当我还是一个高中生的时候,有一个关于经济学的全国性的讨论。而事实上, 这个讨论只是围绕着一个问题展开:我们的经济是否在衰退。我们可以准确的预测行星的运行轨迹,但是在2007-2008之际的热点问题是:“我们的经济是否即将沦陷?”


US Real GDP Growth

上边的图表清楚地显示了美国国内生产总值在2003年到2010的变化情况。其中红色部分非常明显, 而这就是“大衰退”的开始。2007年以前,美国银行曾经向无偿还能力的人批准抵押贷款。 然后银行将这些抵押贷款用作其他负债的资产,因为在当时抵押贷款被视为安全资产。 谁可能无法支付他们的房子呢? 所以当人们无法按时还款时,银行用抵押贷款做资产而产生的抵押贷款和负债上损失了很多资金。

紧跟大衰退后的问题是:“银行为什么要提供这些高风险的贷款?”在2006年至2014年担任美联储主席的本·伯南克在危机前就已经有了答案。 他早就知道美国存在的经济问题,而他也从这一点上判断出来的。

US current account

该图片表明了美国的贸易逆差。 伯南克在2005年写道,美国的贸易赤字问题展露出一个非常重要的问题。




  • 2006年,美国境外资产增加了17,649亿美元
  • 2006年,美国在海外的资产增加10,458亿美元
  • 2006年美国资本账户盈余= 7191亿美元



Trump Tweet

自高中以来,关于经济学的讨论产生了非常大的变化。而现在讨论的中心是贸易规则的变化。 目前的讨论集中在两个方面:贸易账户和技术竞争。

但是,对于资本账户的流向很少有人关注。 还记得伯南克先生认识到贸易逆差并担心在美国的外国投资吗? 事实上,美国的资本账户要比伯南克先生所认识的要糟糕得多。

American Capital Account

2008年之前的下行指标表明,美国大量资本通过银行业的渠道而外流,然后通过购买非国债证券重新进入美国。 流入美国的资本总额主要是欧洲银行通过影子银行系统贷款购买个性化的抵押贷款支持证券,而该证券和导致经济衰退的证券是一样的.



3.)2006年美国贸易逆差 – 占GDP的6.5% 



  • 蚂蚁金服等中国金融机构需要将P2P资金分为专用账户。
  • 中国现在处于适当的位置来提出用于投资大型项目或地方政府融资的特定基金类型的意见。
  • 中国学术机构应该模拟这种风险,以更好地改善国际合作。
  • 亚洲基础设施和投资银行对超额资本提出政策建议有着很大的话语权。而该资本可以用类似于最新的中国P2P法律的方式进行管理。

经济学的新讨论将改变我们的交易方式,而且在不久的将来就会发生。它不会仅仅专注于贸易和技术,我们还必须研究国际资本账户。 中国和中国的学术机构有能力为新的贸易体制做出贡献,并更多地研究资本账户净流量和净额。

Three New Rule Sets

When I was in high school there was a national discussion of economics. Actually, there was a national discussion about one economic question. The question was, “are we in a recession?” We can predict the movement of the stars, but here we are, in 2007 and 2008, and the great question of the time was, “is the boat sinking?”

Today I want to frame the coming international economic discussion. First, I’m going to talk about the Great Recession. Second, I will introduce problems with economics. Last, I’m going to make some simple recommendations.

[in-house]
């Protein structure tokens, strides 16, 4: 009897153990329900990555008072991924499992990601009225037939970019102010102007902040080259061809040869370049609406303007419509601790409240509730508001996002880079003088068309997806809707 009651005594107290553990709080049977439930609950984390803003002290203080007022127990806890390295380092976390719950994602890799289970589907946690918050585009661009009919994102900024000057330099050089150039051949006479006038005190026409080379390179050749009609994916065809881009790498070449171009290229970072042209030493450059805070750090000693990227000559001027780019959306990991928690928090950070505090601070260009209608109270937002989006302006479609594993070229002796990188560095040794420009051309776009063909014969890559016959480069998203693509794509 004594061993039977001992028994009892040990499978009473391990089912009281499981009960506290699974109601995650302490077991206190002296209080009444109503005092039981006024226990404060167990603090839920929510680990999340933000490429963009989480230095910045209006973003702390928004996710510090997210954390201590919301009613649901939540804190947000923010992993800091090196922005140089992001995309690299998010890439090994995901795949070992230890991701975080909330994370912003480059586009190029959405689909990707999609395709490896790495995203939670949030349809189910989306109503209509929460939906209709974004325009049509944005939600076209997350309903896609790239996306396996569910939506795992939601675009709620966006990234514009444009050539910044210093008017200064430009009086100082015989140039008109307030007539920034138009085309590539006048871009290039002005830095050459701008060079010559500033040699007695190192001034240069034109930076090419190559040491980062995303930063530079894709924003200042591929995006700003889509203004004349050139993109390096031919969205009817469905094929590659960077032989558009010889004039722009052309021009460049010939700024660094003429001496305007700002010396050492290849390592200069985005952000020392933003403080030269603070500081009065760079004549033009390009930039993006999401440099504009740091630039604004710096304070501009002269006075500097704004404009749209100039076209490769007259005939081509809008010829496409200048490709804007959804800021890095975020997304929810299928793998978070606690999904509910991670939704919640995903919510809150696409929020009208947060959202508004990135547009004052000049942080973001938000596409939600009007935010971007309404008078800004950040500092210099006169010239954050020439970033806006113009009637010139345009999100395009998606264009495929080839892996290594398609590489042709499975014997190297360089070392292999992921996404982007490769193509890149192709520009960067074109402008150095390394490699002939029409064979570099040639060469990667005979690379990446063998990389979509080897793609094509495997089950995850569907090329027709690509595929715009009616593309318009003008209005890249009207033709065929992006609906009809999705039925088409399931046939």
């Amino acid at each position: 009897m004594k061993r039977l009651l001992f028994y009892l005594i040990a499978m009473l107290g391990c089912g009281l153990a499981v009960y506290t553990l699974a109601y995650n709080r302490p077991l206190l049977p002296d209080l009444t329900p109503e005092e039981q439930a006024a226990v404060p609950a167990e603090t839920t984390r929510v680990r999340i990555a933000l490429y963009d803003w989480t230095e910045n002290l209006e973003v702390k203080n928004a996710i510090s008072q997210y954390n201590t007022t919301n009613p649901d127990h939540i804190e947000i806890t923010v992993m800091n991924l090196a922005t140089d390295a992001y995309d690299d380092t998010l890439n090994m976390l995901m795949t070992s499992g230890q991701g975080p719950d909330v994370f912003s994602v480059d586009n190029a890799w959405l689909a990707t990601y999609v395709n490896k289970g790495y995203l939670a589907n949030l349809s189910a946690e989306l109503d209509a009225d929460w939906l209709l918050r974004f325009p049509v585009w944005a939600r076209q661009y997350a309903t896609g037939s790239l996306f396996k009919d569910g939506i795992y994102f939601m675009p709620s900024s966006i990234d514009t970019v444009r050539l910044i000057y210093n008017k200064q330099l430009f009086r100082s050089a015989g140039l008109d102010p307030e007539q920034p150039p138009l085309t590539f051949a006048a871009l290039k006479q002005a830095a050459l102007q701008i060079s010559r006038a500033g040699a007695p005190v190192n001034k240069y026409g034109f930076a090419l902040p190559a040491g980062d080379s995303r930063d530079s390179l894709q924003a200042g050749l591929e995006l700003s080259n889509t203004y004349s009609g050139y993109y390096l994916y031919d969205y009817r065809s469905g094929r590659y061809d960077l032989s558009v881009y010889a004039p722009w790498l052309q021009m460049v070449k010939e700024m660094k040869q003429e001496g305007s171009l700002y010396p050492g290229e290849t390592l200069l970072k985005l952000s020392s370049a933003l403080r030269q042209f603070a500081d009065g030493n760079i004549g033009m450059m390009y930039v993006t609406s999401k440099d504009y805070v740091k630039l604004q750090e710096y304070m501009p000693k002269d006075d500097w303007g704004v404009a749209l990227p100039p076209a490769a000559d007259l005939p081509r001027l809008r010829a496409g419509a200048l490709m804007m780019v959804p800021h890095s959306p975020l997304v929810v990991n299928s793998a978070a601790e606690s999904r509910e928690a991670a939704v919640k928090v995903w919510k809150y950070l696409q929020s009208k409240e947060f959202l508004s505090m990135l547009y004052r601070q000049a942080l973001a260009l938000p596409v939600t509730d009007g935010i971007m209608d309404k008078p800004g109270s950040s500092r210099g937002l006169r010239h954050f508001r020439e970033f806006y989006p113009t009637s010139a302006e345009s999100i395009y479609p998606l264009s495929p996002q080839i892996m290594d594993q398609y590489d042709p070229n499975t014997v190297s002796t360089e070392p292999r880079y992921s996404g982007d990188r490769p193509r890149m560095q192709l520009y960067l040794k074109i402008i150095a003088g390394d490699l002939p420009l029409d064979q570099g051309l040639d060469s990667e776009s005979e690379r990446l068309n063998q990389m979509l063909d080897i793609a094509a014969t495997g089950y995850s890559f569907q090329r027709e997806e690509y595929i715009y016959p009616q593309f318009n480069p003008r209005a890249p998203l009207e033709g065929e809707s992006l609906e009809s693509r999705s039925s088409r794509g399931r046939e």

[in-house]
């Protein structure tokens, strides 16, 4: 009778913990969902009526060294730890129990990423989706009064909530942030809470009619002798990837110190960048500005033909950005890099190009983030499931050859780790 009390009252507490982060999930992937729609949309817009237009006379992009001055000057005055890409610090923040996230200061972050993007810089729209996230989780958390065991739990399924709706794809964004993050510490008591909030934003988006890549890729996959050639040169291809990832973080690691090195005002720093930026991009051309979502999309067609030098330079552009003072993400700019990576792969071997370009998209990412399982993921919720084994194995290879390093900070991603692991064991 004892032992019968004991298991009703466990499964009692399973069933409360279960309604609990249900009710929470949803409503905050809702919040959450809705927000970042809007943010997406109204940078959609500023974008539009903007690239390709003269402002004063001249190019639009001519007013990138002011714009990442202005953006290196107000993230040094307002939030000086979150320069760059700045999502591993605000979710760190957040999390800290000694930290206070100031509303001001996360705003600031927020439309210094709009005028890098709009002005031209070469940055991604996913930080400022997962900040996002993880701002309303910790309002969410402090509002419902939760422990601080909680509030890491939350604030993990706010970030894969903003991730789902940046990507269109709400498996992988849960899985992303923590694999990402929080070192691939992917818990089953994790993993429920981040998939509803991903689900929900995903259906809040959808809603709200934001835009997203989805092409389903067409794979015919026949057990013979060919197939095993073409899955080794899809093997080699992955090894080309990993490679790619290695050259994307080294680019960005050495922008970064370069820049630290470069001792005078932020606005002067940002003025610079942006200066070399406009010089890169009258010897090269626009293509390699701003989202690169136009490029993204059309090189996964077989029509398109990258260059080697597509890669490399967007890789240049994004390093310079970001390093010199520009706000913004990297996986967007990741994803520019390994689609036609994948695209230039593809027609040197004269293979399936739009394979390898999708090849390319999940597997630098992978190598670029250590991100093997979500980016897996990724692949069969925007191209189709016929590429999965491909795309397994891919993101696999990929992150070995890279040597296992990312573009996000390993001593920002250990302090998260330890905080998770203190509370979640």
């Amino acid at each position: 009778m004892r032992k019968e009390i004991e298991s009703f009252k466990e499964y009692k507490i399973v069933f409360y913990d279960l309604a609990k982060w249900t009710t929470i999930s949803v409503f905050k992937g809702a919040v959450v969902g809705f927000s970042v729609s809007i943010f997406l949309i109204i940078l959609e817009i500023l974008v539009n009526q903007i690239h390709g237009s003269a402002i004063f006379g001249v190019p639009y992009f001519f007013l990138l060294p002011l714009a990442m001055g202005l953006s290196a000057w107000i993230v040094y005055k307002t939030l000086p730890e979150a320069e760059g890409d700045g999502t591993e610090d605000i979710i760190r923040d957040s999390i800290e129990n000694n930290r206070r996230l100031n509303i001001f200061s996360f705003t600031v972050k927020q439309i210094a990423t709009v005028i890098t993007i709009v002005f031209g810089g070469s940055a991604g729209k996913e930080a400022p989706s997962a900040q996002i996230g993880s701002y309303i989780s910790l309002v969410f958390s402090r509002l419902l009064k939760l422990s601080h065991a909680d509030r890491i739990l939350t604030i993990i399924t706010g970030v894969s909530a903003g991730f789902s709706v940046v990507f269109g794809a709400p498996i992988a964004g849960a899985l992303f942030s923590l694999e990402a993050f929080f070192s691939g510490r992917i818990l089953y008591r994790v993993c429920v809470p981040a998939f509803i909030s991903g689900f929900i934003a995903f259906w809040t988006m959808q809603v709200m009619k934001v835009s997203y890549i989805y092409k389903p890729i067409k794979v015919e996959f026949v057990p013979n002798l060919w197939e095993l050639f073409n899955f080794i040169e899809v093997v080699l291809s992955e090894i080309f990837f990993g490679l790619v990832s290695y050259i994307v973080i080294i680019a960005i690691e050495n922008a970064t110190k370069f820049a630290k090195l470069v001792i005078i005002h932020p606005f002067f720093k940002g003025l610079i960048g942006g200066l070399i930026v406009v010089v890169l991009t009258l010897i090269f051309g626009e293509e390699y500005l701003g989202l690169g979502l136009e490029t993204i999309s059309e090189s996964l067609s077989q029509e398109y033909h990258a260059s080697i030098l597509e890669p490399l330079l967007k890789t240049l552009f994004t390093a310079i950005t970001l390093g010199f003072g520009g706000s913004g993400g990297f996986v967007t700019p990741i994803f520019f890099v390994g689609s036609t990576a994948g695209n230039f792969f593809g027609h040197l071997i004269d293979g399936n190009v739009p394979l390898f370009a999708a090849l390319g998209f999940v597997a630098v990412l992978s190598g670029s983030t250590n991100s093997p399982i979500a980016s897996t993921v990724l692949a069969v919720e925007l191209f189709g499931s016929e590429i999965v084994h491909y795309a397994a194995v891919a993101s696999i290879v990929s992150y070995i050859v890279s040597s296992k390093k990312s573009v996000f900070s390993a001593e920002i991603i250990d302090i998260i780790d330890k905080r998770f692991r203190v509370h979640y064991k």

US Real GDP Growth

This shows United States GDP growth from 2003 to 2010. This red part is quite obvious. It is the start of the “Great Recession.” Before 2007 American banks approved mortgages to people who couldn’t make payments. Then banks used those mortgages as assets for other liabilities or as bets, because mortgages were seen as safe assets. Who wouldn’t pay for their house? When people didn’t make payments, banks lost money on the mortgages and the liabilities those mortgages were bet against. Of course this is a large simplification. There are many other note worthy stories, but this blog post if only interested in the most essential fundamentals.

The biggest questions after the recession was, “why did banks make these high risk loans?” Ben Bernake, who served as American Federal Reserve chairman from 2006 to 2014, had an answer before the crisis.  Mr. Bernake knew there were economic problems in America, and he knew it from this.

US current account.jpg

This is America’s trade deficit.  In 2005 Ben Bernake wrote that America’s trade deficit was a sign of major concern:

Investment by businesses in equipment and structures has been relatively low in recent years and because the tax and financial systems in the United States and many other countries are designed to promote homeownership, much of the recent capital inflow into the developed world has shown up in higher rates of home construction and in higher home prices.